The dam was never built. But using a tactic later outlawed by Congress, Mr. Reed took that $400 million, reinvested it at higher interest rates, and spent the proceeds to develop City Island, a once-overgrown parcel that eventually was home to 22 recreational facilities, including a baseball stadium for the minor-league Harrisburg Senators.

“He’s a La Guardia or an Ed Koch, who really has the interests of the city at heart,” says Dale Davenport, editorial-page editor of the Patriot-News, invoking two legendary New York mayors. “He’s intoxicated by being Steve Reed and doing things that nobody else has been able to do.”

Tourism, Mr. Reed says, is Pennsylvania’s second-biggest industry, but the tourist dollars went to places like Hershey and Gettysburg and the Pennsylvania Dutch country. Mr. Reed decided to build five national museums; together, he says, they would make Harrisburg a destination.

The first to be built was the smallest, the Pennsylvania National Fire Museum. It was followed by the National Civil War Museum — an impressive structure built at the city’s highest point, full of artifacts and multimedia presentations.

Still to come were the National Sports Hall of Fame, the National Museum of African American History — and, finally, the National Museum of the Old West.

“That’s absurd,” thought Jason Smith. “That won’t happen. Somebody will stand up and say that that can’t happen.”

Mr. Smith runs a design studio in Harrisburg. He had never been politically engaged before, but when he heard about the Old West museum last June, he felt stirrings of activism. Soon, he was an official member of the crowd Mr. Reed derides as the naysayers.

The skeptics, Mr. Reed says, don’t understand that the Western museum would be an appropriate sequel to the Civil War museum, offering insight into the next great formative experience of American history, and would draw families that don’t have the opportunity to cross the Mississippi.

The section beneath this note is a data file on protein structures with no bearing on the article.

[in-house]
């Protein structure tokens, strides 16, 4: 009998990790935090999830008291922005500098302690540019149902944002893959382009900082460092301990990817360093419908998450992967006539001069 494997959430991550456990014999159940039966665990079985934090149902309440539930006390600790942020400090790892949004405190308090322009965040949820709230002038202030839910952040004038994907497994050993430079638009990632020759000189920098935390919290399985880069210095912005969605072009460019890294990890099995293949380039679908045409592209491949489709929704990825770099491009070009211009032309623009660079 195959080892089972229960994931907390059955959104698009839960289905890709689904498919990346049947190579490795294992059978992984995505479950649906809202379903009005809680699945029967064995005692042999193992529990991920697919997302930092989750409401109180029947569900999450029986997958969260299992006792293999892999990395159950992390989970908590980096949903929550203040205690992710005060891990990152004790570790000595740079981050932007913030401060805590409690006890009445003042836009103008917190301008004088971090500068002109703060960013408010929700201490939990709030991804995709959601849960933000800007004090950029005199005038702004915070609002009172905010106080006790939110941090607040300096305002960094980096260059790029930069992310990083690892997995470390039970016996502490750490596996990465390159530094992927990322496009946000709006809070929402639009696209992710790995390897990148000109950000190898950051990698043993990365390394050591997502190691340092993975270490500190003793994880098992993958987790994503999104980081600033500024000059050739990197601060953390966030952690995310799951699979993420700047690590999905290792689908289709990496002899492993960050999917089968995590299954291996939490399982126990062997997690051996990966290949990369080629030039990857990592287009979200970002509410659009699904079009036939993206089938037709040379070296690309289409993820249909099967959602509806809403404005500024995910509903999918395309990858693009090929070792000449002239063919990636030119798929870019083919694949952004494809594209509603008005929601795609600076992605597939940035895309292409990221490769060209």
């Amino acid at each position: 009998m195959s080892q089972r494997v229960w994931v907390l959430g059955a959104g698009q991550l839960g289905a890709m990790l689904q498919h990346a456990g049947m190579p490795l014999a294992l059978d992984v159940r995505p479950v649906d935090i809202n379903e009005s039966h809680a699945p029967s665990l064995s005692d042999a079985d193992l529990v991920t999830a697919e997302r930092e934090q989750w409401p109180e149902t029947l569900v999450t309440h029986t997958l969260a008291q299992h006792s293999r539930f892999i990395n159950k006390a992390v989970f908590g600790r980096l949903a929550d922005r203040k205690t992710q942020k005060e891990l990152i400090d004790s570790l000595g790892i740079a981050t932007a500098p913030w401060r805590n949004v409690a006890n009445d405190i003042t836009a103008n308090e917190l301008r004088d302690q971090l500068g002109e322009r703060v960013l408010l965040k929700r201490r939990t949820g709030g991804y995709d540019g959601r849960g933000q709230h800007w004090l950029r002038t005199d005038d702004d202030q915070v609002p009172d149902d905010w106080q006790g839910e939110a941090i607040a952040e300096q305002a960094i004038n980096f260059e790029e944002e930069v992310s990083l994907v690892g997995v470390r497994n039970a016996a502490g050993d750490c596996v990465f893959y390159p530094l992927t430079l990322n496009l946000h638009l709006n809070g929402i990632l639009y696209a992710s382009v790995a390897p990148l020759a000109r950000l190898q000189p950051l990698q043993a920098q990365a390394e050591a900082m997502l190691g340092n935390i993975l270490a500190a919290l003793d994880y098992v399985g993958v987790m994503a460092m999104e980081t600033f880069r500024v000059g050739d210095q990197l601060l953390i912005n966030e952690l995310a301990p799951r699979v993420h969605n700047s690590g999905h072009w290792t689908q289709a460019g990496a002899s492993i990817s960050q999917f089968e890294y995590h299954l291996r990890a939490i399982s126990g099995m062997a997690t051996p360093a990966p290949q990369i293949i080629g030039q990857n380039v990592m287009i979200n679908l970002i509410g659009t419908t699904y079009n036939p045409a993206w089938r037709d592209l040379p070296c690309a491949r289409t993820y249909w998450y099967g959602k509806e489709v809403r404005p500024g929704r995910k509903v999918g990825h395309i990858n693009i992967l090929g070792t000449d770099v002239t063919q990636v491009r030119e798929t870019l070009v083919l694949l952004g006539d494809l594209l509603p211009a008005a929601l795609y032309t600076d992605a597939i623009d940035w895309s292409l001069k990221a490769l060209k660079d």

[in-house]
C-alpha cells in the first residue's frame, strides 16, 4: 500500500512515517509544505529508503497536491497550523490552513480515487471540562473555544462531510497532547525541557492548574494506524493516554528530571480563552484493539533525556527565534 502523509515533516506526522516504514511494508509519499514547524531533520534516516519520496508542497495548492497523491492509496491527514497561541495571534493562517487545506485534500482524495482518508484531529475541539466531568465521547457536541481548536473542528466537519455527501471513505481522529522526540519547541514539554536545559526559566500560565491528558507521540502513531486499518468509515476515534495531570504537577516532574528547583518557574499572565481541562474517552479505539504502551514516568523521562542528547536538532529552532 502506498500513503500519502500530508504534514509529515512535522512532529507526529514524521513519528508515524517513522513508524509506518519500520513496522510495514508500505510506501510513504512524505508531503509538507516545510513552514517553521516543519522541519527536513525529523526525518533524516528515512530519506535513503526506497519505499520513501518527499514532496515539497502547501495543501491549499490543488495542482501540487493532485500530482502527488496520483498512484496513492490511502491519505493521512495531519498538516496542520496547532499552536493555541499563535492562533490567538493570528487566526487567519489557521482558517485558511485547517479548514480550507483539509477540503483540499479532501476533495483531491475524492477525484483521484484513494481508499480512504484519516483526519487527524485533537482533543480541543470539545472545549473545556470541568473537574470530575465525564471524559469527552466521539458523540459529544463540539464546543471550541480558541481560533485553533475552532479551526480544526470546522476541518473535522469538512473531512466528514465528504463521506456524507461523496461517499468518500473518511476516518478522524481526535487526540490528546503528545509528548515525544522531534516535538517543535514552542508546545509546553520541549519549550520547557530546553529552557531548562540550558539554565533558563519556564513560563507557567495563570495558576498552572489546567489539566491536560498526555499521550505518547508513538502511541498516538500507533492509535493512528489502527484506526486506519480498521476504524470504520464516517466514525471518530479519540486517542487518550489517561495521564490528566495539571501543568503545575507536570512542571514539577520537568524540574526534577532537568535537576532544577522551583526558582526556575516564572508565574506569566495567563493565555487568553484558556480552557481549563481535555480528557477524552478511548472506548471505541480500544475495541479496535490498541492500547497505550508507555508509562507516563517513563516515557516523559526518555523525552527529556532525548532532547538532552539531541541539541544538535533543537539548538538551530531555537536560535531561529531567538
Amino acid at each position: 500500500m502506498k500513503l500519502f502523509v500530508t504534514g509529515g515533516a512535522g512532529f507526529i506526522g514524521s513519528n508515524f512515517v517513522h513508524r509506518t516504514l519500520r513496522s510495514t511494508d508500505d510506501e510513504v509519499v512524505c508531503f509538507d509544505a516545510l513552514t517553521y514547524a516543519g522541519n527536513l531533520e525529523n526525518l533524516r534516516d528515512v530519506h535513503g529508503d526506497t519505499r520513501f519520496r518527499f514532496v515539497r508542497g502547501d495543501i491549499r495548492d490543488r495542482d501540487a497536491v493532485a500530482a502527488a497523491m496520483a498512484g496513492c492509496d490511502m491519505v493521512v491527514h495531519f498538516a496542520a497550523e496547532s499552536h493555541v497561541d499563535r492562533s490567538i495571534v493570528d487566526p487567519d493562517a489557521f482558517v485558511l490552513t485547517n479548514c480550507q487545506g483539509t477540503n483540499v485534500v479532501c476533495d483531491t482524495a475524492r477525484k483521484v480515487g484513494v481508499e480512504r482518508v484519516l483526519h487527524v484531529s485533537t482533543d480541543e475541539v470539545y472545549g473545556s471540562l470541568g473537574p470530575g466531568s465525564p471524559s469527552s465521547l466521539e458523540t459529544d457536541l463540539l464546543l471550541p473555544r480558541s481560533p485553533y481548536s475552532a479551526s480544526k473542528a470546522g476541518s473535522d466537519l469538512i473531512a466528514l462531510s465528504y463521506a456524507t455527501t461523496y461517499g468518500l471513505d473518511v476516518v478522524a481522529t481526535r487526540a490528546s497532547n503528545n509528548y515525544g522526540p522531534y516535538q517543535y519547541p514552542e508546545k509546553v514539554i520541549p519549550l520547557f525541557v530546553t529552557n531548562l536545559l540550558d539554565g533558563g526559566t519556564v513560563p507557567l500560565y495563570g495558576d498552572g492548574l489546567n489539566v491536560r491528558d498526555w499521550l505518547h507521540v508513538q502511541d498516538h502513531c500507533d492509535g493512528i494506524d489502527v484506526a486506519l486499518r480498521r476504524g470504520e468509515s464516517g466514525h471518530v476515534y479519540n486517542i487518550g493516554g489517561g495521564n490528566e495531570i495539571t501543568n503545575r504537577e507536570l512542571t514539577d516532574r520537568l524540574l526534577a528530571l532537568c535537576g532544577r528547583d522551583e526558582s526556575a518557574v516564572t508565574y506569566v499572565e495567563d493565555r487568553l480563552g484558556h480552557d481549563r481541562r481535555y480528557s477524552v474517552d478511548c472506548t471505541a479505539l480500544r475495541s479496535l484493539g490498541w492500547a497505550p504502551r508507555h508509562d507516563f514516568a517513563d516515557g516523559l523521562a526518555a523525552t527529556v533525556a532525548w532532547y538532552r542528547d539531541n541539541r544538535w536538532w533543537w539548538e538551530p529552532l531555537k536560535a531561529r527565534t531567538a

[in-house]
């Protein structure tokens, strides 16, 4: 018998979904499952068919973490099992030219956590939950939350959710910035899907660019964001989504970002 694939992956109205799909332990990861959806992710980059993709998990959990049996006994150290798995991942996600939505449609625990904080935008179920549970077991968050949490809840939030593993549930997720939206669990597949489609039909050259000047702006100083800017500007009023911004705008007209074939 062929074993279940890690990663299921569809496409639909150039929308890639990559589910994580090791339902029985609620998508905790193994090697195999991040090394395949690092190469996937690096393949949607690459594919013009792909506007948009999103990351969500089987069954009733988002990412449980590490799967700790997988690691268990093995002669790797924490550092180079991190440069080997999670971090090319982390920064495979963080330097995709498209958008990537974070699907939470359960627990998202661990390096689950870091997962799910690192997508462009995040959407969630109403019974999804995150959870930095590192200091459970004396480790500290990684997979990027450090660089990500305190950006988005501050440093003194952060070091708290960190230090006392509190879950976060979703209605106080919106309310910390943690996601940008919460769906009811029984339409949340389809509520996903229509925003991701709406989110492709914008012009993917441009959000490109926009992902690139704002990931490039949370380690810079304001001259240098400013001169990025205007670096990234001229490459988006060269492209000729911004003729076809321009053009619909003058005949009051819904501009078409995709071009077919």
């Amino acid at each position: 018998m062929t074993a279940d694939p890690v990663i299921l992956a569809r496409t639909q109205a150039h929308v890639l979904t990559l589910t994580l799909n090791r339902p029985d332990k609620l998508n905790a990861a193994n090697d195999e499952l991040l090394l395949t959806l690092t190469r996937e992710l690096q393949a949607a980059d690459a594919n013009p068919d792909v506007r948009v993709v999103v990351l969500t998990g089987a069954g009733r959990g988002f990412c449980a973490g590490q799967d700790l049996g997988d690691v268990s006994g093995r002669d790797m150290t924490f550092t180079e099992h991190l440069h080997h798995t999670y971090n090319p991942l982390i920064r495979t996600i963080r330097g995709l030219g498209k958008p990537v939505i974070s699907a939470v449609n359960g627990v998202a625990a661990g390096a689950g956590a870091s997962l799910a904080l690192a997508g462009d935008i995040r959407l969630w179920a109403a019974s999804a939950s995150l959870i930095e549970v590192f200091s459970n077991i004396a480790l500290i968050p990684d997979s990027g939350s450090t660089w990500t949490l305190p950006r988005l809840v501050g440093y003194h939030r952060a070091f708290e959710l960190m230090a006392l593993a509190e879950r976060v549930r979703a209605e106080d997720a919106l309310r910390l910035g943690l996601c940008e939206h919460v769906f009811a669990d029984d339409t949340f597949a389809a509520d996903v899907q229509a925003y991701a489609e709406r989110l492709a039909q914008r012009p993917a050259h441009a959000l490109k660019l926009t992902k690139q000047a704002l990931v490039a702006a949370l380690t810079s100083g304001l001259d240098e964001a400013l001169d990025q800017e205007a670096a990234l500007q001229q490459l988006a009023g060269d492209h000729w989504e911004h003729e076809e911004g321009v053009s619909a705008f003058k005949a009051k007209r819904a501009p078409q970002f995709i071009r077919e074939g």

Mr. Reed, the skeptics say, doesn’t understand that Harrisburg would be better served by smaller, locally inspired museums. Mr. Smith suggests museums devoted to the Susquehanna River or coal mining or the nuclear disaster that was averted at nearby Three Mile Island.

New cultural attractions have been a popular urban-development tool, ever since Baltimore re-created its Inner Harbor around its National Aquarium. Harrisburg’s museum consultants, the Freelon Group, say the number of museums nearly doubled nationally in the 1990s.

Tacoma, Wash., for example, built the Tacoma Art Museum and the Museum of Glass at the entry point of its downtown, and is planning a huge automotive museum.

“It creates a hustle and bustle and interest and people can go from one museum to the next,” says Mayor Bill Baarsma.

Verner Johnson, an accomplished museum designer based in Boston, says four medium-sized museums can be a greater draw than one big one. And he says the idea of building a major museum in a depressed neighborhood is not a good one: “The area is going to take the museum with it.”

Any new museum can be a risky business. The Bellevue, Wash., Art Museum, for instance, went under in 2003, two years after it opened in a new, $23 million building.